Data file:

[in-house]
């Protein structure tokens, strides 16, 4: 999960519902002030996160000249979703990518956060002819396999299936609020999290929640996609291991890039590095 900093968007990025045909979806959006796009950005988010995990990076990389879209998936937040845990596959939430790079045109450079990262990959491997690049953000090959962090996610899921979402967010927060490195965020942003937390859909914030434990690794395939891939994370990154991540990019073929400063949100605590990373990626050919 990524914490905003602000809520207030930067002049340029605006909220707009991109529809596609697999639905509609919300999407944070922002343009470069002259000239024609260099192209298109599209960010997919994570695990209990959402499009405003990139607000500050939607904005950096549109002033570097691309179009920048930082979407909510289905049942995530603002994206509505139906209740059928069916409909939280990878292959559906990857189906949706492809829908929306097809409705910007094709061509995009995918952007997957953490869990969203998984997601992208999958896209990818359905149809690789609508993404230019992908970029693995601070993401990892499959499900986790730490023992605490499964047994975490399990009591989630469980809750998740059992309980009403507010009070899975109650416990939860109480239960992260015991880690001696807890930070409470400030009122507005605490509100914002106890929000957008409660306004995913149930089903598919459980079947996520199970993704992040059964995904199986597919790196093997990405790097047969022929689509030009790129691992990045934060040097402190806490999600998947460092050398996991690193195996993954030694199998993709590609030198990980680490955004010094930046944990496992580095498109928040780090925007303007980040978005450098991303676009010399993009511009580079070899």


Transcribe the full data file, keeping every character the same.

[in-house]
């Protein structure tokens, strides 16, 4: 999960519902002030996160000249979703990518956060002819396999299936609020999290929640996609291991890039590095 900093968007990025045909979806959006796009950005988010995990990076990389879209998936937040845990596959939430790079045109450079990262990959491997690049953000090959962090996610899921979402967010927060490195965020942003937390859909914030434990690794395939891939994370990154991540990019073929400063949100605590990373990626050919 990524914490905003602000809520207030930067002049340029605006909220707009991109529809596609697999639905509609919300999407944070922002343009470069002259000239024609260099192209298109599209960010997919994570695990209990959402499009405003990139607000500050939607904005950096549109002033570097691309179009920048930082979407909510289905049942995530603002994206509505139906209740059928069916409909939280990878292959559906990857189906949706492809829908929306097809409705910007094709061509995009995918952007997957953490869990969203998984997601992208999958896209990818359905149809690789609508993404230019992908970029693995601070993401990892499959499900986790730490023992605490499964047994975490399990009591989630469980809750998740059992309980009403507010009070899975109650416990939860109480239960992260015991880690001696807890930070409470400030009122507005605490509100914002106890929000957008409660306004995913149930089903598919459980079947996520199970993704992040059964995904199986597919790196093997990405790097047969022929689509030009790129691992990045934060040097402190806490999600998947460092050398996991690193195996993954030694199998993709590609030198990980680490955004010094930046944990496992580095498109928040780090925007303007980040978005450098991303676009010399993009511009580079070899």